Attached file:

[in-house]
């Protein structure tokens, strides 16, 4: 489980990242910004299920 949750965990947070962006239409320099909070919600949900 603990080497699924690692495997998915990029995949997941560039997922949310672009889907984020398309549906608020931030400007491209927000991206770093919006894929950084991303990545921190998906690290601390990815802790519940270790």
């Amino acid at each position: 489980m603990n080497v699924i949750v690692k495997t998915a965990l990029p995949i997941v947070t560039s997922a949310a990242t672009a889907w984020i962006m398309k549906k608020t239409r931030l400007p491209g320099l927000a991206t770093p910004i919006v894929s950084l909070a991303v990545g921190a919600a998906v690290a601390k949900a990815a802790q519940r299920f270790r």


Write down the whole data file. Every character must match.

[in-house]
């Protein structure tokens, strides 16, 4: 489980990242910004299920 949750965990947070962006239409320099909070919600949900 603990080497699924690692495997998915990029995949997941560039997922949310672009889907984020398309549906608020931030400007491209927000991206770093919006894929950084991303990545921190998906690290601390990815802790519940270790």
């Amino acid at each position: 489980m603990n080497v699924i949750v690692k495997t998915a965990l990029p995949i997941v947070t560039s997922a949310a990242t672009a889907w984020i962006m398309k549906k608020t239409r931030l400007p491209g320099l927000a991206t770093p910004i919006v894929s950084l909070a991303v990545g921190a919600a998906v690290a601390k949900a990815a802790q519940r299920f270790r």